I’m fond of the old WWII slogan Keep Calm and Carry On. It’s not just that it captures something appealingly British (yes, there are still appealing aspects to the stereotypically British character), it’s that in most circumstances it’s such excellent advice.
These are not most circumstances.
As a response to terrorism, carrying on is just perfect. It demonstrates that the terrorists have not won, and indeed that terror has not won. As a response to the vicissitudes of life — non-working toasters, delayed flights, cars that break down just after you’ve paid to have them serviced — it’s the only rational approach to take. The universe is not out to get you.
But COVID-19 is not like that. Keeping calm remains good idea, as it always is; but it’s appropriate to feel a degree of fear as well. Not just appropriate: helpful. It’s not the case that there’s nothing we can do but grin and bear it. We really do need to change our behaviour to delay its spread and mitigate its effects.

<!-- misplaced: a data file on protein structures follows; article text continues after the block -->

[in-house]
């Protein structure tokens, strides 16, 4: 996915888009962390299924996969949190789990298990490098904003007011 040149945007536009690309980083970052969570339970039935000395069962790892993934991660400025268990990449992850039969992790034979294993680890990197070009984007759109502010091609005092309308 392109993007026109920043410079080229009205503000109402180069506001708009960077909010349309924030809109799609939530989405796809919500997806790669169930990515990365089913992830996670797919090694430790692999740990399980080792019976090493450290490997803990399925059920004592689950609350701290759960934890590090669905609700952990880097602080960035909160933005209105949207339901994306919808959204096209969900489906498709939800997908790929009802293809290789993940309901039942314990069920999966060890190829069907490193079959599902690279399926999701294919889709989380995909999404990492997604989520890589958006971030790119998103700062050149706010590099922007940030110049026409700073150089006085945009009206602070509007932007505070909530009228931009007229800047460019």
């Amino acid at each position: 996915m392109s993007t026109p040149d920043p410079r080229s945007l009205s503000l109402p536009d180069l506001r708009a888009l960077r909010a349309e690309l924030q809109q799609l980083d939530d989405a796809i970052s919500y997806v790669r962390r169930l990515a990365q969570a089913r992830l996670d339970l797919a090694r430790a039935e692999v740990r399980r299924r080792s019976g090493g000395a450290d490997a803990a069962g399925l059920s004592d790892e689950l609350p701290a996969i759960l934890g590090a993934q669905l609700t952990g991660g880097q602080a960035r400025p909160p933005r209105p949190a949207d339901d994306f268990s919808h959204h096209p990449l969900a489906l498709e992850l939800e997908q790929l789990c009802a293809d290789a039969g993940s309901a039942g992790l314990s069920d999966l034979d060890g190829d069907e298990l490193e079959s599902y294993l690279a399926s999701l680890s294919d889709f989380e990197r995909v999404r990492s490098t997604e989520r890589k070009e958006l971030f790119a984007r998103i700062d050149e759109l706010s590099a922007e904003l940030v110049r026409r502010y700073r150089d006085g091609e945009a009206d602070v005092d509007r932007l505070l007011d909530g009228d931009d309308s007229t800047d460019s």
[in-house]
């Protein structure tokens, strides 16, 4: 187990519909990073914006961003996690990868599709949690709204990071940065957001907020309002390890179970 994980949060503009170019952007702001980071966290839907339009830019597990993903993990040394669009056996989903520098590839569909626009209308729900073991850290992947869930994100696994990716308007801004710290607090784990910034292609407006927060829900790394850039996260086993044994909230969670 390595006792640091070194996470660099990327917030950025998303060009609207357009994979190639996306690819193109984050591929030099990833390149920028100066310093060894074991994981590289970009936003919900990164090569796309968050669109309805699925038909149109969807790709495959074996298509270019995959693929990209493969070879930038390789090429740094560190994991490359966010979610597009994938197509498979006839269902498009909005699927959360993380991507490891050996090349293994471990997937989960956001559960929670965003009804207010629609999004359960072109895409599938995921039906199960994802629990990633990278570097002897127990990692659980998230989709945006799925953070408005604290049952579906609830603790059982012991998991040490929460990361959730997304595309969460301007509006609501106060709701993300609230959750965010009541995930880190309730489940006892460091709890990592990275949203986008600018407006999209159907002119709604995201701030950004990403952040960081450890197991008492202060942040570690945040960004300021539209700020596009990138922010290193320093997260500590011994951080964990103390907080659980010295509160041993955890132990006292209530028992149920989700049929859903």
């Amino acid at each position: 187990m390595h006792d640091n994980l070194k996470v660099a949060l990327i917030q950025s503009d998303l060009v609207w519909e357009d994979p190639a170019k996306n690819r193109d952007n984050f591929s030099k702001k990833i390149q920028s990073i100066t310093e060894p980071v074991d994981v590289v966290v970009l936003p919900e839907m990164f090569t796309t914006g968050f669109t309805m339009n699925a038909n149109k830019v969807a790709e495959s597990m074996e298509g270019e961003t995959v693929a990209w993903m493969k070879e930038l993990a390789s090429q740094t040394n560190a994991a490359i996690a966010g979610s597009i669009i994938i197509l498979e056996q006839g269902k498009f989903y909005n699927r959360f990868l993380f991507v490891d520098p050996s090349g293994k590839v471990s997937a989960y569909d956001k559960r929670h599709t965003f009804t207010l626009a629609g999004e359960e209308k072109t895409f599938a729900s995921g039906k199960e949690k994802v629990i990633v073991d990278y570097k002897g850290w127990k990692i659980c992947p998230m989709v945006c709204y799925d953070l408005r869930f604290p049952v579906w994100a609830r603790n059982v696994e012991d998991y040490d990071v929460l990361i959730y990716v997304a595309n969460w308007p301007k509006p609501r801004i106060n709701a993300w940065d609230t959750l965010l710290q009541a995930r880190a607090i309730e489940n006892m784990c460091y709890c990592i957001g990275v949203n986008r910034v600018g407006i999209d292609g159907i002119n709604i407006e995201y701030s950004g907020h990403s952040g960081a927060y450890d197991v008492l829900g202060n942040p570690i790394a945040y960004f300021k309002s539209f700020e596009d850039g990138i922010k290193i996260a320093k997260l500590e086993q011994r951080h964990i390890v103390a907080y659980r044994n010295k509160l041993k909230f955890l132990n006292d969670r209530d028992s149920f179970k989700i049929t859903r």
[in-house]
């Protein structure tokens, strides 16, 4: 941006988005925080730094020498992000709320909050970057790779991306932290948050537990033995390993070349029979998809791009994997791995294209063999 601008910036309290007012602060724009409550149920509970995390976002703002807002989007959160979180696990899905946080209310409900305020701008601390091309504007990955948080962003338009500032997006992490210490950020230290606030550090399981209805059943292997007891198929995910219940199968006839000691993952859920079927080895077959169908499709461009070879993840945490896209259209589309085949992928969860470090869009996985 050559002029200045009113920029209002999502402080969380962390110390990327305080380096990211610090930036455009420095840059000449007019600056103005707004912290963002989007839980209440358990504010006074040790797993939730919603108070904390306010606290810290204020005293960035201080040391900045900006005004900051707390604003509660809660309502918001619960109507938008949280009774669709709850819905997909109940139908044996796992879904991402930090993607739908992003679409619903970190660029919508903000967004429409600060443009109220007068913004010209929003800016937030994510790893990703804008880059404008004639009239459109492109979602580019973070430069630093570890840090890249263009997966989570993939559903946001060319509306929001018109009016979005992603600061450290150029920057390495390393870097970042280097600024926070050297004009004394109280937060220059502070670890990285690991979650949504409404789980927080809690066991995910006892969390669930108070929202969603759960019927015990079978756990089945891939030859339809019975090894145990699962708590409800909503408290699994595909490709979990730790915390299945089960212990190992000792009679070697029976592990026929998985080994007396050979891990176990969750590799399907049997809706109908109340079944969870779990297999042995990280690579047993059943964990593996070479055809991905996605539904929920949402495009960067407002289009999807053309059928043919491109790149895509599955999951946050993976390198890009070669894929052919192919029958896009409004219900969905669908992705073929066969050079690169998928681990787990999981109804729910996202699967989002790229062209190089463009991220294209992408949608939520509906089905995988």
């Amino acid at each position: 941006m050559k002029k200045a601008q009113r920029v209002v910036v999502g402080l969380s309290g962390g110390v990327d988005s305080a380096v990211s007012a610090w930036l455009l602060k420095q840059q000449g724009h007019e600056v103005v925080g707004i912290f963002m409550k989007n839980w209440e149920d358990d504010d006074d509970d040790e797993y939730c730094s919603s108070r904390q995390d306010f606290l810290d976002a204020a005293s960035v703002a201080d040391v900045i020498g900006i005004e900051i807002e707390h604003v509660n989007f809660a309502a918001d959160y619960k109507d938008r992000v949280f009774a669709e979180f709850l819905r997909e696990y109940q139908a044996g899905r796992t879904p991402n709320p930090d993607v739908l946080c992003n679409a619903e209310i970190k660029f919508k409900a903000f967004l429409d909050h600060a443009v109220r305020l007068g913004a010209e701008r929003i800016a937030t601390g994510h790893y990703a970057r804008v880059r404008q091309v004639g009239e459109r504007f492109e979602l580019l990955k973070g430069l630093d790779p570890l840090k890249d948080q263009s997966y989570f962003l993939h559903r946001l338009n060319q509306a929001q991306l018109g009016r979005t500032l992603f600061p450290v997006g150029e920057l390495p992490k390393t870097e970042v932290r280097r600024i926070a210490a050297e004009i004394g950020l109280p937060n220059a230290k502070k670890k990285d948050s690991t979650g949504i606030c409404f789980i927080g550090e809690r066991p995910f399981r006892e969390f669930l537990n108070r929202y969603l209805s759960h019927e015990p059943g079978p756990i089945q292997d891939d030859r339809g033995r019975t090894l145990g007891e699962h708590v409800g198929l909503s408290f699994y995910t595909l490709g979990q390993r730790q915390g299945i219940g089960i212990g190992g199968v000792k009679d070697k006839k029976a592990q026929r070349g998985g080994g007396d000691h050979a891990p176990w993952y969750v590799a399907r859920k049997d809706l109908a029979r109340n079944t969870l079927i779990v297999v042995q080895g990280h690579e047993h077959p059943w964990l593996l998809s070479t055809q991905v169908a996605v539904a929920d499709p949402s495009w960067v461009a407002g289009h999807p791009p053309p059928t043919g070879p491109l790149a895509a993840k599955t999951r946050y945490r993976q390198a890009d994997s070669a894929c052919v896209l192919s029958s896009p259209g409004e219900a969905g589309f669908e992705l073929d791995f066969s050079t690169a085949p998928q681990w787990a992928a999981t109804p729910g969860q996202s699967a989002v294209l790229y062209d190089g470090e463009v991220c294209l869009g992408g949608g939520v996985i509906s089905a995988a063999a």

In our family, we’ve always been slapdash about hygiene, and I think on the whole that’s worked well for us. Fiona and I, and the boys, all seem to have built up decent immune systems that mean we are rarely ill, and when we are it never lasts for long. But that casual approach that we’ve taught ourselves by repetition over the decades is not the right thing now. It is exactly the wrong thing.
Social isolation really is necessary.
Breaking isolation, going to a pub or restaurant, hanging out with friends, palying football — all these sane, sensible things — are currently genuinely dangerous. Going ahead with them anyway is not brave, because the person doing them is not just risking his own health but everyone else’s. It’s not just foolish, it’s selfish.
This is a moment to keep calm, but not to carry on.